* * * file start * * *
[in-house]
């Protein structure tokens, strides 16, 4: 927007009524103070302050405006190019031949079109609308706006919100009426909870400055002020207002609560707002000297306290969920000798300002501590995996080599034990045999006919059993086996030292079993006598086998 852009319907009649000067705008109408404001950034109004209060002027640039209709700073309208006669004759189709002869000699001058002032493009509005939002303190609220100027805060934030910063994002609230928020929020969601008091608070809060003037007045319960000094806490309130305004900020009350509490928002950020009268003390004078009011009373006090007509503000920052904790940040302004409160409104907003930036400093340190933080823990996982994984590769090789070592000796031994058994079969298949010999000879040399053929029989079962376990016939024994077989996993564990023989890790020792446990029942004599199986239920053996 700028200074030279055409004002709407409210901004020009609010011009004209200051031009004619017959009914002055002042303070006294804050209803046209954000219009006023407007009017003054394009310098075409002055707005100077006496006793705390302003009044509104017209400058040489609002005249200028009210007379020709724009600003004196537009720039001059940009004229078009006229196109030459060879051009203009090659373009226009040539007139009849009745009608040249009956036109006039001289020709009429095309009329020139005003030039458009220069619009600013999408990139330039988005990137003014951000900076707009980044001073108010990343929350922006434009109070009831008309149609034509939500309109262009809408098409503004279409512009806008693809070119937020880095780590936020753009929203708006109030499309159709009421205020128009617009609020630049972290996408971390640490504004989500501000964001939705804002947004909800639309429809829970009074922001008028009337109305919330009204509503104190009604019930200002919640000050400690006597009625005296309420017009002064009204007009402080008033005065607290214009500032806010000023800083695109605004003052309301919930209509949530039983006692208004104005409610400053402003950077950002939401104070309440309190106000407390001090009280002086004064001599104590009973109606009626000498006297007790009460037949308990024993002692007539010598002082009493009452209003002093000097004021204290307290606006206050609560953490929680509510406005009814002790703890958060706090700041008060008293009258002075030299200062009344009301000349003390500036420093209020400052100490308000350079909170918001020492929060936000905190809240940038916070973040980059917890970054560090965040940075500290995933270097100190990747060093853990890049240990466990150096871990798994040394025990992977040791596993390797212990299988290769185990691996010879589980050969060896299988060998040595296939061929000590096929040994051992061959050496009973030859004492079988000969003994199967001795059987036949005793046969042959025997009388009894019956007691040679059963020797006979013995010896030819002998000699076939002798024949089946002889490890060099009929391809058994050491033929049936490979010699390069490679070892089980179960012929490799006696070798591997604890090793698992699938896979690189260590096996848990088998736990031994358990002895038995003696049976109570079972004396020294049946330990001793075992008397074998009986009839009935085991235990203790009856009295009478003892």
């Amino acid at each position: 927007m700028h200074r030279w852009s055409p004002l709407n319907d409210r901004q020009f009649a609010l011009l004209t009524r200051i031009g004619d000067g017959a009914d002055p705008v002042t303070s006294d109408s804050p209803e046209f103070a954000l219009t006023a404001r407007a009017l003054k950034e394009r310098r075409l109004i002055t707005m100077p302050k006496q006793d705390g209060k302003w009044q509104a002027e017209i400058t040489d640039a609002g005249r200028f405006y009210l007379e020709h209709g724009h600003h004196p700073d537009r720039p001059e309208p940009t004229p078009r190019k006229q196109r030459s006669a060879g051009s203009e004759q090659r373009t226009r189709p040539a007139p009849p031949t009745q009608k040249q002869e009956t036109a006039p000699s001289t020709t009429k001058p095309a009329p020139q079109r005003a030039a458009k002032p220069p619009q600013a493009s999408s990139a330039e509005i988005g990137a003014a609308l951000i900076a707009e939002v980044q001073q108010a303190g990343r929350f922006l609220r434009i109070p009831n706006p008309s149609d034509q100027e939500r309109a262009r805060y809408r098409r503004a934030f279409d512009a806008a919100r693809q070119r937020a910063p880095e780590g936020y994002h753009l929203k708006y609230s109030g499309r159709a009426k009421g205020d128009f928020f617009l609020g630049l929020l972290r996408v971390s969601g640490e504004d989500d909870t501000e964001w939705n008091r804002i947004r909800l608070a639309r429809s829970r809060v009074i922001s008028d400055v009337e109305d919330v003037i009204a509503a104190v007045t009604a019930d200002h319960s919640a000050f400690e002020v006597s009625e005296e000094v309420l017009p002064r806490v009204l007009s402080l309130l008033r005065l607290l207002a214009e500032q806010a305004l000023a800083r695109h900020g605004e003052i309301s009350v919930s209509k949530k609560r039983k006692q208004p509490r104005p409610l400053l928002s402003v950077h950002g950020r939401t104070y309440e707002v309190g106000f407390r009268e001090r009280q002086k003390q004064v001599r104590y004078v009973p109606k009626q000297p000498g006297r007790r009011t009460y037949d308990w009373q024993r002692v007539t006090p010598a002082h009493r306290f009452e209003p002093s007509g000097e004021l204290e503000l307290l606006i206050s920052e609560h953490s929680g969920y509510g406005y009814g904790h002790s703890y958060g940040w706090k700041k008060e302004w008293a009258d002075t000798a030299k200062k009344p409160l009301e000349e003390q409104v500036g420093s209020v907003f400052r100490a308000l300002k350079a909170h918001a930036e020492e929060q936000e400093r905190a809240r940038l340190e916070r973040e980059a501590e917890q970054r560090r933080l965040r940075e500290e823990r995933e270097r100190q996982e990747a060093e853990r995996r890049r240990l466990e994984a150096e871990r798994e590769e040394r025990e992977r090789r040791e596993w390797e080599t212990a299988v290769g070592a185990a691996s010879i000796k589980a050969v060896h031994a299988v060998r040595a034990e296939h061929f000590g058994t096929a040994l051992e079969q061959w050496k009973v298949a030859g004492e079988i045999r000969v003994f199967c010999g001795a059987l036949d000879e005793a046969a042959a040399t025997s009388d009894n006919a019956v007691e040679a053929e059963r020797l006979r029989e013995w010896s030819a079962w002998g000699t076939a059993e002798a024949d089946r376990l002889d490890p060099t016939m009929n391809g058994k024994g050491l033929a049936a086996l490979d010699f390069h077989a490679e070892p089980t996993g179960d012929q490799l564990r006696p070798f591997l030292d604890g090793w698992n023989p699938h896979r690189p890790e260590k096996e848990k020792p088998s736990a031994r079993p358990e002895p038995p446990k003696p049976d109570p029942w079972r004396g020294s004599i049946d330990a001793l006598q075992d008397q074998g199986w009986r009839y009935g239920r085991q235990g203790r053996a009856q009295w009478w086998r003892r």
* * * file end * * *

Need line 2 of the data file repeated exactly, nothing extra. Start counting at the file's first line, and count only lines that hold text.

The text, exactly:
């Protein structure tokens, strides 16, 4: 927007009524103070302050405006190019031949079109609308706006919100009426909870400055002020207002609560707002000297306290969920000798300002501590995996080599034990045999006919059993086996030292079993006598086998 852009319907009649000067705008109408404001950034109004209060002027640039209709700073309208006669004759189709002869000699001058002032493009509005939002303190609220100027805060934030910063994002609230928020929020969601008091608070809060003037007045319960000094806490309130305004900020009350509490928002950020009268003390004078009011009373006090007509503000920052904790940040302004409160409104907003930036400093340190933080823990996982994984590769090789070592000796031994058994079969298949010999000879040399053929029989079962376990016939024994077989996993564990023989890790020792446990029942004599199986239920053996 700028200074030279055409004002709407409210901004020009609010011009004209200051031009004619017959009914002055002042303070006294804050209803046209954000219009006023407007009017003054394009310098075409002055707005100077006496006793705390302003009044509104017209400058040489609002005249200028009210007379020709724009600003004196537009720039001059940009004229078009006229196109030459060879051009203009090659373009226009040539007139009849009745009608040249009956036109006039001289020709009429095309009329020139005003030039458009220069619009600013999408990139330039988005990137003014951000900076707009980044001073108010990343929350922006434009109070009831008309149609034509939500309109262009809408098409503004279409512009806008693809070119937020880095780590936020753009929203708006109030499309159709009421205020128009617009609020630049972290996408971390640490504004989500501000964001939705804002947004909800639309429809829970009074922001008028009337109305919330009204509503104190009604019930200002919640000050400690006597009625005296309420017009002064009204007009402080008033005065607290214009500032806010000023800083695109605004003052309301919930209509949530039983006692208004104005409610400053402003950077950002939401104070309440309190106000407390001090009280002086004064001599104590009973109606009626000498006297007790009460037949308990024993002692007539010598002082009493009452209003002093000097004021204290307290606006206050609560953490929680509510406005009814002790703890958060706090700041008060008293009258002075030299200062009344009301000349003390500036420093209020400052100490308000350079909170918001020492929060936000905190809240940038916070973040980059917890970054560090965040940075500290995933270097100190990747060093853990890049240990466990150096871990798994040394025990992977040791596993390797212990299988290769185990691996010879589980050969060896299988060998040595296939061929000590096929040994051992061959050496009973030859004492079988000969003994199967001795059987036949005793046969042959025997009388009894019956007691040679059963020797006979013995010896030819002998000699076939002798024949089946002889490890060099009929391809058994050491033929049936490979010699390069490679070892089980179960012929490799006696070798591997604890090793698992699938896979690189260590096996848990088998736990031994358990002895038995003696049976109570079972004396020294049946330990001793075992008397074998009986009839009935085991235990203790009856009295009478003892």